Quantifying data in electrons and photons
One of the distinctive features of the iXon family is the capability to quantitatively capture and present data in units of electrons or photons, the conversion applied either in real time or as a post-conversion step.
Photons that are incident on pixels of an array detector are captured
and converted to electrons. During a given exposure time, the signal
in electrons that is collected in each pixel is proportional to the signal
intensity. In EMCCDs, the signal in electrons is further multiplied in
the EM gain register. The average multiplication factor is selected in
software from the RealGain™ scale.
It can be desirable to directly quantify signal intensity either in terms of
electrons per pixel or in terms of incident photons per pixel. However,
during the readout process, array detectors must first convert the
signal in electrons (the multiplied signal in the case of EMCCDs) into
a voltage, which is then digitized by an Analogue to Digital Converter
(ADC). Each Analogue to Digital Unit (ADU) is presented as a 'count'
in the signal intensity scale, each count corresponding to an exact
number of electrons. Furthermore, the signal value in counts will sit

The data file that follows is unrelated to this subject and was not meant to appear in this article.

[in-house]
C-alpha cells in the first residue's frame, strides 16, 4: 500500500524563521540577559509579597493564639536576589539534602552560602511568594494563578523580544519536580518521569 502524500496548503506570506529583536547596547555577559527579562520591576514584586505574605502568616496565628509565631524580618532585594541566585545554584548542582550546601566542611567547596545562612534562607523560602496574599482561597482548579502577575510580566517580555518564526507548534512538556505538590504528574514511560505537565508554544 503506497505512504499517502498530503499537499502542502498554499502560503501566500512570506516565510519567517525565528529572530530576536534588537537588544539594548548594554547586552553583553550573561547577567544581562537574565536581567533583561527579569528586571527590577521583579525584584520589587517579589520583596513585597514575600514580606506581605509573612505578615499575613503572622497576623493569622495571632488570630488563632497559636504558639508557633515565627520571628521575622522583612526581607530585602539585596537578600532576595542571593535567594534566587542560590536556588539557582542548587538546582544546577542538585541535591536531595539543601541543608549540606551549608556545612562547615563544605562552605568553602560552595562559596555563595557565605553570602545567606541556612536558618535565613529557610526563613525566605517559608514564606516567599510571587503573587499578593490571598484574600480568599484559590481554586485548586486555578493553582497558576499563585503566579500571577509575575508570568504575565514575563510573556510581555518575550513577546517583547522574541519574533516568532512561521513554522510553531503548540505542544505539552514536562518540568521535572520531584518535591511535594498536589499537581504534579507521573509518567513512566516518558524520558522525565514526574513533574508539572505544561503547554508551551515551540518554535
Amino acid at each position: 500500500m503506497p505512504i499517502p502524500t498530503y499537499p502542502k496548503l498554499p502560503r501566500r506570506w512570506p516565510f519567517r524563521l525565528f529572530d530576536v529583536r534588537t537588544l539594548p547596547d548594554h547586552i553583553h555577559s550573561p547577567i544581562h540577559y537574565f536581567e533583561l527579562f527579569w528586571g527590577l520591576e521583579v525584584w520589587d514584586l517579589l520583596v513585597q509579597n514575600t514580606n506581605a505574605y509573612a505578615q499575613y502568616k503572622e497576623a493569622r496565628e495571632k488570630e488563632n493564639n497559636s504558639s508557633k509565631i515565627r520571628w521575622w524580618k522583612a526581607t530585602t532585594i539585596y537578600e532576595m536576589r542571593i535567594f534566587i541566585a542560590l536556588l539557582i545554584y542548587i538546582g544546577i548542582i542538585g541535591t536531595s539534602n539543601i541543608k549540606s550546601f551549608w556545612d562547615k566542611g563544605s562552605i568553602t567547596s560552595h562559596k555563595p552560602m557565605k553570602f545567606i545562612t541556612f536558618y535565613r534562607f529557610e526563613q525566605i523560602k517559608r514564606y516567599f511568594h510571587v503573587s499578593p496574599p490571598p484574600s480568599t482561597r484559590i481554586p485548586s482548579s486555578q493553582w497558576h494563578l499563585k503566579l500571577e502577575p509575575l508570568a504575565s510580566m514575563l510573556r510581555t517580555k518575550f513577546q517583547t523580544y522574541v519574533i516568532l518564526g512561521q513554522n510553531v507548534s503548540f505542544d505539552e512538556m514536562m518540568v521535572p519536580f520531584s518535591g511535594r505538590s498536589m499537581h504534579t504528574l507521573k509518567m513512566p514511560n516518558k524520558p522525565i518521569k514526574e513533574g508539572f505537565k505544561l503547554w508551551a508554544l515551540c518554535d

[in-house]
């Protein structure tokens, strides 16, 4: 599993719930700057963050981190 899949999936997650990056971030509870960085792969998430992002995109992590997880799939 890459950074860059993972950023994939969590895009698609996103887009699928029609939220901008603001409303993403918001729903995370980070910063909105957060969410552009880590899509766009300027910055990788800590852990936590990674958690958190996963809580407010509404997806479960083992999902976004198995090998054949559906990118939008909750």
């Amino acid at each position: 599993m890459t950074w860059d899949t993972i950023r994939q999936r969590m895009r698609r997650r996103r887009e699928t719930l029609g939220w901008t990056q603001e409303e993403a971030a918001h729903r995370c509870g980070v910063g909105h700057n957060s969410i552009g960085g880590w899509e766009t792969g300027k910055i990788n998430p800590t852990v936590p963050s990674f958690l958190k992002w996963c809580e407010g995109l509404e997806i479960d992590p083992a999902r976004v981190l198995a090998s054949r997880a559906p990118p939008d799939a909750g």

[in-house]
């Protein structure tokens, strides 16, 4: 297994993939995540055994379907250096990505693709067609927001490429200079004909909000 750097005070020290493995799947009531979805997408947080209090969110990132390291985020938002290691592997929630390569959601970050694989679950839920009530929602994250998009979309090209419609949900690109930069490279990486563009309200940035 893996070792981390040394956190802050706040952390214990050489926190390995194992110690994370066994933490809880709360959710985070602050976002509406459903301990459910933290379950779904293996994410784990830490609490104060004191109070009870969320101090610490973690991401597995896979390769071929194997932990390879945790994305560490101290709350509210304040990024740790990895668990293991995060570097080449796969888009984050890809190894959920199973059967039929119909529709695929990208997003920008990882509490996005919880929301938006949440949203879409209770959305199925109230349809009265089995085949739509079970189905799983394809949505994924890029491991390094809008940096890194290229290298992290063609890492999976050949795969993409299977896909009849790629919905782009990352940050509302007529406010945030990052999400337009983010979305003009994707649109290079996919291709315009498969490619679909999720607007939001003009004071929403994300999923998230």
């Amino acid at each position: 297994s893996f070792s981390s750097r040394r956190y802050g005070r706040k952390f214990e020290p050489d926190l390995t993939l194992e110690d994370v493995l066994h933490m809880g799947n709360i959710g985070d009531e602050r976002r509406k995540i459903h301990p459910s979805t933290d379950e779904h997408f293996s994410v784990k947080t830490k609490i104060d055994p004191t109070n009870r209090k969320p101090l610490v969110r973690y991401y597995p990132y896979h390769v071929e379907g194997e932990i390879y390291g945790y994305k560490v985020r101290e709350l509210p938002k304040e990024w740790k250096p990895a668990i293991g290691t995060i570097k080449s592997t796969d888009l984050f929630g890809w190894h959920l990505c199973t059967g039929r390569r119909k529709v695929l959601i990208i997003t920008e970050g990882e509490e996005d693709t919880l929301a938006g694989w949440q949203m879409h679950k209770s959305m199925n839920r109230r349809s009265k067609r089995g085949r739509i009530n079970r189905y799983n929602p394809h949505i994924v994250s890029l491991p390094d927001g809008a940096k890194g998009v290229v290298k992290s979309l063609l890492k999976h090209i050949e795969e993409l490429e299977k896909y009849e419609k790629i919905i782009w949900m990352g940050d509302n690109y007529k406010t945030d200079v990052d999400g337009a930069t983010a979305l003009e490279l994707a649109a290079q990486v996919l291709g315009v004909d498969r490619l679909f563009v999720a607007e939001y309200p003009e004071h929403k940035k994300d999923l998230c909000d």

on top of an electronic bias offset value. In the iXon this 'baseline' is
clamped at 100 counts.
Therefore, in order to back calculate to the original signal in electrons,
the electron to ADU conversion factor must be very accurately
stored by the camera (which varies depending on the pre-amplifier
gain selection chosen through software). Calculation of the signal as
absolute electrons also requires knowledge of the bias offset and the
EM gain. The calculation path is shown in Fig 1 (right).
Furthermore, knowledge of the Quantum Efficiency (QE) at each
wavelength and light throughput properties of the camera window
enables this process to be taken a step further, allowing the signal
to be estimated in photons incident at each pixel. For this step, the
user must input the signal wavelength. In fluorescence microscopy for
example, this would correspond to the central wavelength defined by
a narrow band emission filter matched to the fluorophore of interest.
If the spectral coverage of the signal on the detector is too broad, such
that the QE curve varies significantly throughout this range, then the
accuracy of the incident photon estimation would be compromised.
The Count Convert functionality of the iXon provides the flexibility
to acquire data in either electrons or incident photons, with negligible
slow down in display rate. Furthermore, the option exists to record
the original data in counts and perform this important conversion to
either electrons or photons as a post-conversion step, while retaining
the original data.